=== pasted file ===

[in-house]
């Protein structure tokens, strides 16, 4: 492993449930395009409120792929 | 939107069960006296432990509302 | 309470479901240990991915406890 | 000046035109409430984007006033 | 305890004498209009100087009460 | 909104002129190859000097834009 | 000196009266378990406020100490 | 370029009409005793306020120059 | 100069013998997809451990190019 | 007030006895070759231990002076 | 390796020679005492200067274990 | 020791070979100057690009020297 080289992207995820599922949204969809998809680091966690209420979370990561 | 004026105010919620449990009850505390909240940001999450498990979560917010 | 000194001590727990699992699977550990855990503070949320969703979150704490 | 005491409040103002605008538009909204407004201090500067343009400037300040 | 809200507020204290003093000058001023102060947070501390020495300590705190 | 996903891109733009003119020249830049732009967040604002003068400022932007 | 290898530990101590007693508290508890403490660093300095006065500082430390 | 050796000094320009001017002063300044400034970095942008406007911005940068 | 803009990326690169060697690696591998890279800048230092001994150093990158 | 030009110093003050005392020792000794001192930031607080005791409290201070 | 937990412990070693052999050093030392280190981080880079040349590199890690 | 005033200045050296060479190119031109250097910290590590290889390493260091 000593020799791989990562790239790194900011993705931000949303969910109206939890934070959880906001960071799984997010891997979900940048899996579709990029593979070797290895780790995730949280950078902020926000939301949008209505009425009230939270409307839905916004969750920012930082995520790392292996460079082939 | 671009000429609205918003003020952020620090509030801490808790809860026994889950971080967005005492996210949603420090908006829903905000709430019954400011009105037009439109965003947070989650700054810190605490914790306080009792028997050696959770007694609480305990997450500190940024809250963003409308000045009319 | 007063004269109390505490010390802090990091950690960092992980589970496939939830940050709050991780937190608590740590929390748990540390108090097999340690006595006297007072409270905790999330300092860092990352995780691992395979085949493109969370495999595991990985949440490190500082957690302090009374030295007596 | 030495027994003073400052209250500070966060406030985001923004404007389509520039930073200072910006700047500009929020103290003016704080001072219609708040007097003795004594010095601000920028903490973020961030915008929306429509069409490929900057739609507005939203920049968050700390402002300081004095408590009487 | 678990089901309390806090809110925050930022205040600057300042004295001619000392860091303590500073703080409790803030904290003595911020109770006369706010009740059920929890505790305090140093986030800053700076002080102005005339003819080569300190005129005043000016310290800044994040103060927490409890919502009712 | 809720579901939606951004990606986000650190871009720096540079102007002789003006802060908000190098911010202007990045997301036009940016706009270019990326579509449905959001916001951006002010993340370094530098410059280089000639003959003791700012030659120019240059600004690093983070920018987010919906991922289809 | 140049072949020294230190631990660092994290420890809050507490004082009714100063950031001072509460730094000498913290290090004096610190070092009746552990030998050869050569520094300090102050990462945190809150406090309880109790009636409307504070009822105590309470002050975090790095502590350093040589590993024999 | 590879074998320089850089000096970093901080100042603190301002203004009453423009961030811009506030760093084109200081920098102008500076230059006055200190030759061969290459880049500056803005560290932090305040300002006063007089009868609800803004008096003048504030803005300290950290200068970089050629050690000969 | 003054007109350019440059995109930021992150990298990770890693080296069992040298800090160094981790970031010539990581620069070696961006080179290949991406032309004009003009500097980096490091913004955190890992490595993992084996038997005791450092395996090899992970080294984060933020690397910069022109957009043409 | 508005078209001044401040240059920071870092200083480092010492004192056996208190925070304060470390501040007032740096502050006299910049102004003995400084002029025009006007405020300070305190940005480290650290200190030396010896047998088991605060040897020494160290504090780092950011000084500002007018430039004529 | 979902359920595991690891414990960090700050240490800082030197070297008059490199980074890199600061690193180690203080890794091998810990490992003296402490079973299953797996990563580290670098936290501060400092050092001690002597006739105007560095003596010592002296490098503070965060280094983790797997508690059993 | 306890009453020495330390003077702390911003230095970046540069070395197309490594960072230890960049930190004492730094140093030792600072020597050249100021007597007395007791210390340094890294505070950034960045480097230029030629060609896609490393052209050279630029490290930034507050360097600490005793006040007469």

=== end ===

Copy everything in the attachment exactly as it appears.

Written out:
[in-house]
């Protein structure tokens, strides 16, 4: 492993449930395009409120792929 | 939107069960006296432990509302 | 309470479901240990991915406890 | 000046035109409430984007006033 | 305890004498209009100087009460 | 909104002129190859000097834009 | 000196009266378990406020100490 | 370029009409005793306020120059 | 100069013998997809451990190019 | 007030006895070759231990002076 | 390796020679005492200067274990 | 020791070979100057690009020297 080289992207995820599922949204969809998809680091966690209420979370990561 | 004026105010919620449990009850505390909240940001999450498990979560917010 | 000194001590727990699992699977550990855990503070949320969703979150704490 | 005491409040103002605008538009909204407004201090500067343009400037300040 | 809200507020204290003093000058001023102060947070501390020495300590705190 | 996903891109733009003119020249830049732009967040604002003068400022932007 | 290898530990101590007693508290508890403490660093300095006065500082430390 | 050796000094320009001017002063300044400034970095942008406007911005940068 | 803009990326690169060697690696591998890279800048230092001994150093990158 | 030009110093003050005392020792000794001192930031607080005791409290201070 | 937990412990070693052999050093030392280190981080880079040349590199890690 | 005033200045050296060479190119031109250097910290590590290889390493260091 000593020799791989990562790239790194900011993705931000949303969910109206939890934070959880906001960071799984997010891997979900940048899996579709990029593979070797290895780790995730949280950078902020926000939301949008209505009425009230939270409307839905916004969750920012930082995520790392292996460079082939 | 671009000429609205918003003020952020620090509030801490808790809860026994889950971080967005005492996210949603420090908006829903905000709430019954400011009105037009439109965003947070989650700054810190605490914790306080009792028997050696959770007694609480305990997450500190940024809250963003409308000045009319 | 007063004269109390505490010390802090990091950690960092992980589970496939939830940050709050991780937190608590740590929390748990540390108090097999340690006595006297007072409270905790999330300092860092990352995780691992395979085949493109969370495999595991990985949440490190500082957690302090009374030295007596 | 030495027994003073400052209250500070966060406030985001923004404007389509520039930073200072910006700047500009929020103290003016704080001072219609708040007097003795004594010095601000920028903490973020961030915008929306429509069409490929900057739609507005939203920049968050700390402002300081004095408590009487 | 678990089901309390806090809110925050930022205040600057300042004295001619000392860091303590500073703080409790803030904290003595911020109770006369706010009740059920929890505790305090140093986030800053700076002080102005005339003819080569300190005129005043000016310290800044994040103060927490409890919502009712 | 809720579901939606951004990606986000650190871009720096540079102007002789003006802060908000190098911010202007990045997301036009940016706009270019990326579509449905959001916001951006002010993340370094530098410059280089000639003959003791700012030659120019240059600004690093983070920018987010919906991922289809 | 140049072949020294230190631990660092994290420890809050507490004082009714100063950031001072509460730094000498913290290090004096610190070092009746552990030998050869050569520094300090102050990462945190809150406090309880109790009636409307504070009822105590309470002050975090790095502590350093040589590993024999 | 590879074998320089850089000096970093901080100042603190301002203004009453423009961030811009506030760093084109200081920098102008500076230059006055200190030759061969290459880049500056803005560290932090305040300002006063007089009868609800803004008096003048504030803005300290950290200068970089050629050690000969 | 003054007109350019440059995109930021992150990298990770890693080296069992040298800090160094981790970031010539990581620069070696961006080179290949991406032309004009003009500097980096490091913004955190890992490595993992084996038997005791450092395996090899992970080294984060933020690397910069022109957009043409 | 508005078209001044401040240059920071870092200083480092010492004192056996208190925070304060470390501040007032740096502050006299910049102004003995400084002029025009006007405020300070305190940005480290650290200190030396010896047998088991605060040897020494160290504090780092950011000084500002007018430039004529 | 979902359920595991690891414990960090700050240490800082030197070297008059490199980074890199600061690193180690203080890794091998810990490992003296402490079973299953797996990563580290670098936290501060400092050092001690002597006739105007560095003596010592002296490098503070965060280094983790797997508690059993 | 306890009453020495330390003077702390911003230095970046540069070395197309490594960072230890960049930190004492730094140093030792600072020597050249100021007597007395007791210390340094890294505070950034960045480097230029030629060609896609490393052209050279630029490290930034507050360097600490005793006040007469």